The Fall Season 3 picked up exactly where it left off — with Paul Spector, Detective Anderson, and Rose Stagg being rushed to the hospital after that bloody Season 2 finale. Stella is hellbent on keeping Paul alive so he can stand trial and go to prison for life, but her most important scene — and arguably one of the most powerful moments of the season — is when Stella talks about consent on The Fall. Rose's husband expresses that he can't understand why his wife didn't scream or fight back when Paul entered the house and successfully abducted her despite the fact that the entire family was home. Camera footage shows that she appeared to leave the house willingly with Paul.
Although he doesn't seem to be deliberately victim-blaming, this all-too-common response can be devastating to survivors who are already angry with themselves as they think back and question why they didn't do "more." Stella, one of the best feminist characters on TV, gives Rose's husband a powerful explanation of what consent really means — because it doesn't always look or sound like people think it does:
"Men always think in terms of fight or flight. In fact, the most common instinct in the face of this kind of threat is to freeze. If she didn't fight, if she didn't scream, if she was silent and numb, it's because she was petrified. If she went with him quietly, it's because she was afraid for her life. And not just her life - yours and Nancy's and the baby's. In that state of fear she might well have been compliant. She might well have submitted. But that does not mean she consented."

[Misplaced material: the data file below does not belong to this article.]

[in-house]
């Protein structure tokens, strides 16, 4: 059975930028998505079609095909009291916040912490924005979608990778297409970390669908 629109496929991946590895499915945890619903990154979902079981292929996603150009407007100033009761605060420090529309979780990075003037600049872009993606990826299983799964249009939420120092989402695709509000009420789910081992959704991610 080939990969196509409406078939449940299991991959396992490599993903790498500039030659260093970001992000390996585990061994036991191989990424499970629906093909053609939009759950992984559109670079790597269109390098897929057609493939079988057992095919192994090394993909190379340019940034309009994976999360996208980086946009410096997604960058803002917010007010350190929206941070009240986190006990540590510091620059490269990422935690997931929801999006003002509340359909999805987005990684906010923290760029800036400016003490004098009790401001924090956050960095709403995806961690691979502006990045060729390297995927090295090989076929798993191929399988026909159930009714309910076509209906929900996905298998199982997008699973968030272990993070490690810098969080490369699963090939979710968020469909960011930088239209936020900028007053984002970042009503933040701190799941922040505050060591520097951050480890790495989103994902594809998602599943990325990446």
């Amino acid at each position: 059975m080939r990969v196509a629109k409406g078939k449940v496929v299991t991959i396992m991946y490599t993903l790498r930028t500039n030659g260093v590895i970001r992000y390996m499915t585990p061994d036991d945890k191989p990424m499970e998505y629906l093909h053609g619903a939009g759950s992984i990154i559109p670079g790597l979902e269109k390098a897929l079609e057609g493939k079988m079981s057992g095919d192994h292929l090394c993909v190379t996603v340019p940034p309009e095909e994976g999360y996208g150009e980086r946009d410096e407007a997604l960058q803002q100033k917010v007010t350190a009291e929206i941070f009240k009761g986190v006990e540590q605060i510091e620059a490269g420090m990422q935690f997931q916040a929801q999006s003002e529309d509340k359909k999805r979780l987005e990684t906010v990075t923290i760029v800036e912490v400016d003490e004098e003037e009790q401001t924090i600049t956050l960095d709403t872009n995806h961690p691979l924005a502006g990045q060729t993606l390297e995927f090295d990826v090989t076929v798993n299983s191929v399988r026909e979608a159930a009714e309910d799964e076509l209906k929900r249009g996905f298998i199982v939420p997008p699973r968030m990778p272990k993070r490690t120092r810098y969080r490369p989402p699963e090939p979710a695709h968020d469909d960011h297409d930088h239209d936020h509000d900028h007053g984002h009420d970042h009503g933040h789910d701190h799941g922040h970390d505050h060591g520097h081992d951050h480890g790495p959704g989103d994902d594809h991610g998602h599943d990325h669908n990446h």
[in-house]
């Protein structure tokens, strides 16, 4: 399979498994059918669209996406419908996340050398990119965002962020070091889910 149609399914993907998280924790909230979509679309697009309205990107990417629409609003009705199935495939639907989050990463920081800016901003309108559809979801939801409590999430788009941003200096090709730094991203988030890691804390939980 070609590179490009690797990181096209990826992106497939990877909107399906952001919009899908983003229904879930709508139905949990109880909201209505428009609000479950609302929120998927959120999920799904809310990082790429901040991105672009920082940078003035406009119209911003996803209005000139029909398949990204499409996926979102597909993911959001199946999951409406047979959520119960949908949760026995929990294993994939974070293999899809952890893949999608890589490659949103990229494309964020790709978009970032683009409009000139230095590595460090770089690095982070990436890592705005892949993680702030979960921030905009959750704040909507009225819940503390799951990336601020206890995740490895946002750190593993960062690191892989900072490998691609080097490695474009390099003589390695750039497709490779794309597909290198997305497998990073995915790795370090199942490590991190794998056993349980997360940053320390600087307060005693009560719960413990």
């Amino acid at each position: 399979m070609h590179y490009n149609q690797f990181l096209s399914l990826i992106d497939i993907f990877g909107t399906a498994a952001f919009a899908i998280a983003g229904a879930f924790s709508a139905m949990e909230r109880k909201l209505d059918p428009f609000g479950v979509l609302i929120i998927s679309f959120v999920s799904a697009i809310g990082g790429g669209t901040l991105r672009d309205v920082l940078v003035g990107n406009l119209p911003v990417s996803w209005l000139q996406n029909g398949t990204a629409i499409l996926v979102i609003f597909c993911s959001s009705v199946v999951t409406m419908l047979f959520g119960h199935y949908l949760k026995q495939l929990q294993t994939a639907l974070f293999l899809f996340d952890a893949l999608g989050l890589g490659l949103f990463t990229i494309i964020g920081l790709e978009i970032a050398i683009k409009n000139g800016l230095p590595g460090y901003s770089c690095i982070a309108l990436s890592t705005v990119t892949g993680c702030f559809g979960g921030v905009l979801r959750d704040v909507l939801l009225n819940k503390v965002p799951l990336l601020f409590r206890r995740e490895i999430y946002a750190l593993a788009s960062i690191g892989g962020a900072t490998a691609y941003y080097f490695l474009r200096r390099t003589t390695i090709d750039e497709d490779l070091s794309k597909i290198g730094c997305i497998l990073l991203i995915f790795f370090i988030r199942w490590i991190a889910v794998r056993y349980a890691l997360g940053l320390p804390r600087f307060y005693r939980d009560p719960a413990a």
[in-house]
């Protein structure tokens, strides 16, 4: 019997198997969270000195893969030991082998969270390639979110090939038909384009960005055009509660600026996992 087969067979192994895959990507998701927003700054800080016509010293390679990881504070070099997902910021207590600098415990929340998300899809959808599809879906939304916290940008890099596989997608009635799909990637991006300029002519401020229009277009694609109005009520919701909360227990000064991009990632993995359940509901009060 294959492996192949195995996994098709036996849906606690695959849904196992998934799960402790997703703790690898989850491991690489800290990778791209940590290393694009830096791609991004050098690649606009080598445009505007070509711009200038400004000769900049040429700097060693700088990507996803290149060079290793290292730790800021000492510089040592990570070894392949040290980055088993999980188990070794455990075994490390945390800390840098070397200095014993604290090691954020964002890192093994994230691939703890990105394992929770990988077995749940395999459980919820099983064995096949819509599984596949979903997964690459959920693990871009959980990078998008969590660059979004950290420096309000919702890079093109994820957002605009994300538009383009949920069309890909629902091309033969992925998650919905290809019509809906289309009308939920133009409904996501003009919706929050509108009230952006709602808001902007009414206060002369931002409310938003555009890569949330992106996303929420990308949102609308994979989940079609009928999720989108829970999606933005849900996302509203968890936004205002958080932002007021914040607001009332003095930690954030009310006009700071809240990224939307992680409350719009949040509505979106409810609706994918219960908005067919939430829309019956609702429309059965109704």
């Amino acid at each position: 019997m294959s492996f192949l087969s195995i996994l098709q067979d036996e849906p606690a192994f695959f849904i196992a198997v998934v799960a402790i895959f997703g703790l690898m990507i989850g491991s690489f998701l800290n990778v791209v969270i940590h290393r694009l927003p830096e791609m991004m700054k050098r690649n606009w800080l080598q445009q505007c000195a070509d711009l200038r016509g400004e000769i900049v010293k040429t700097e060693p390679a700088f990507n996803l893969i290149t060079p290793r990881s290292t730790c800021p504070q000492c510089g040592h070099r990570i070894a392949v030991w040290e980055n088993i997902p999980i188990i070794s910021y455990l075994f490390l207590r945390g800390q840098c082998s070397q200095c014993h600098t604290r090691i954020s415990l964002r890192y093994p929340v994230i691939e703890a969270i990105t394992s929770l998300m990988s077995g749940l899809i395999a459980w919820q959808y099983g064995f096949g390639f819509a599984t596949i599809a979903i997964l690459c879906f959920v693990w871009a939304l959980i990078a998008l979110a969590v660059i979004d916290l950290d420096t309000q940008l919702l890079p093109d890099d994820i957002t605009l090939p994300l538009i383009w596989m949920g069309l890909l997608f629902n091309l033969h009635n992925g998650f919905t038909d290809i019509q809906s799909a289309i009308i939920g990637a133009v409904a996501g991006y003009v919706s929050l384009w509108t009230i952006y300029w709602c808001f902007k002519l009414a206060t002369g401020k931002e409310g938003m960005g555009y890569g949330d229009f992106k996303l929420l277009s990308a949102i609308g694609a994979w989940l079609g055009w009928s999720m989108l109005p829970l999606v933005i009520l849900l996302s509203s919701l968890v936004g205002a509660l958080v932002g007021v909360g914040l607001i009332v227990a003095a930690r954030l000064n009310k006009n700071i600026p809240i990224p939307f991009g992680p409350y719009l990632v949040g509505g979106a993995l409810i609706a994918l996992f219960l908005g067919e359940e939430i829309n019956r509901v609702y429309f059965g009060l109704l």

Unsurprisingly, the scene resonated deeply with many viewers — both women and men — when the episode aired on BBC last month:
Plenty of us have tried to explain this concept to confused family and friends — but it's hard to explain when we sometimes don't even quite understand it ourselves. And, the law isn't always on our side either — in a number of states saying "no" isn't enough and rape can only be prosecuted if "force" was used, as reported by The Atlantic. Not only does this dismiss the very real "freeze" response, but it furthers the idea that the blame lies on the victim's shoulders — and it can reinforce the damaging idea that a survivor is somehow at fault.
Stella's explanation was both spot-on and powerful — as a TV character, she successfully delivered an important message in a more compelling way than I've ever seen or experienced in real life.
Image: Helen Sloan/Netflix; Rebloggy